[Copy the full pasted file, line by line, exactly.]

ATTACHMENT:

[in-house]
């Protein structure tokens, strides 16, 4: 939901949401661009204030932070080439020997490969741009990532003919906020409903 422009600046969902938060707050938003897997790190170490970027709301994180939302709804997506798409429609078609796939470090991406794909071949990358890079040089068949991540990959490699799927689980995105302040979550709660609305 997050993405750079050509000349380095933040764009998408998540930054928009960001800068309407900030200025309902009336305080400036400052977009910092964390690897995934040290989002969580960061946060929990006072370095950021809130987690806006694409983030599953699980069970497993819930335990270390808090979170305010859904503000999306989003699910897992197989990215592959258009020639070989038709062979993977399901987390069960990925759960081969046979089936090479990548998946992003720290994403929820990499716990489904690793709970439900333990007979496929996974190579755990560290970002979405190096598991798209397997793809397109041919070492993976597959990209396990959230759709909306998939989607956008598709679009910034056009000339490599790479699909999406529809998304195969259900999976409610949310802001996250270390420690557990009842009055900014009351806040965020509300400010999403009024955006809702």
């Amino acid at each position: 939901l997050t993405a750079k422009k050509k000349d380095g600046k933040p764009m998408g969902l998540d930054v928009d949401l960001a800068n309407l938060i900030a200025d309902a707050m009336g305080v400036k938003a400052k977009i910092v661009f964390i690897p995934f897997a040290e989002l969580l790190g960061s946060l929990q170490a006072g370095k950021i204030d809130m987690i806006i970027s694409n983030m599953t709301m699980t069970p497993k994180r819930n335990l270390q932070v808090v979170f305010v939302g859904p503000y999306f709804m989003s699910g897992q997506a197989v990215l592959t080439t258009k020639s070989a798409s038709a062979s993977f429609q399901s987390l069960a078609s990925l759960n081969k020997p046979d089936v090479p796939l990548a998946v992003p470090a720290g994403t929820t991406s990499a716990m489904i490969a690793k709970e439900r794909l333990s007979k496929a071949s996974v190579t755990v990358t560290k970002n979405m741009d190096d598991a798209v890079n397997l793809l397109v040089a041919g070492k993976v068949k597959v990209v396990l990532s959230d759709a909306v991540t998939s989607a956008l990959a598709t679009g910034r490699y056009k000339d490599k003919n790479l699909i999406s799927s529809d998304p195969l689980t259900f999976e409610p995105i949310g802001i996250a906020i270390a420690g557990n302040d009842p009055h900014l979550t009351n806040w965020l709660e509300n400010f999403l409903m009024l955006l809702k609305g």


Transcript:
[in-house]
């Protein structure tokens, strides 16, 4: 939901949401661009204030932070080439020997490969741009990532003919906020409903 422009600046969902938060707050938003897997790190170490970027709301994180939302709804997506798409429609078609796939470090991406794909071949990358890079040089068949991540990959490699799927689980995105302040979550709660609305 997050993405750079050509000349380095933040764009998408998540930054928009960001800068309407900030200025309902009336305080400036400052977009910092964390690897995934040290989002969580960061946060929990006072370095950021809130987690806006694409983030599953699980069970497993819930335990270390808090979170305010859904503000999306989003699910897992197989990215592959258009020639070989038709062979993977399901987390069960990925759960081969046979089936090479990548998946992003720290994403929820990499716990489904690793709970439900333990007979496929996974190579755990560290970002979405190096598991798209397997793809397109041919070492993976597959990209396990959230759709909306998939989607956008598709679009910034056009000339490599790479699909999406529809998304195969259900999976409610949310802001996250270390420690557990009842009055900014009351806040965020509300400010999403009024955006809702």
């Amino acid at each position: 939901l997050t993405a750079k422009k050509k000349d380095g600046k933040p764009m998408g969902l998540d930054v928009d949401l960001a800068n309407l938060i900030a200025d309902a707050m009336g305080v400036k938003a400052k977009i910092v661009f964390i690897p995934f897997a040290e989002l969580l790190g960061s946060l929990q170490a006072g370095k950021i204030d809130m987690i806006i970027s694409n983030m599953t709301m699980t069970p497993k994180r819930n335990l270390q932070v808090v979170f305010v939302g859904p503000y999306f709804m989003s699910g897992q997506a197989v990215l592959t080439t258009k020639s070989a798409s038709a062979s993977f429609q399901s987390l069960a078609s990925l759960n081969k020997p046979d089936v090479p796939l990548a998946v992003p470090a720290g994403t929820t991406s990499a716990m489904i490969a690793k709970e439900r794909l333990s007979k496929a071949s996974v190579t755990v990358t560290k970002n979405m741009d190096d598991a798209v890079n397997l793809l397109v040089a041919g070492k993976v068949k597959v990209v396990l990532s959230d759709a909306v991540t998939s989607a956008l990959a598709t679009g910034r490699y056009k000339d490599k003919n790479l699909i999406s799927s529809d998304p195969l689980t259900f999976e409610p995105i949310g802001i996250a906020i270390a420690g557990n302040d009842p009055h900014l979550t009351n806040w965020l709660e509300n400010f999403l409903m009024l955006l809702k609305g």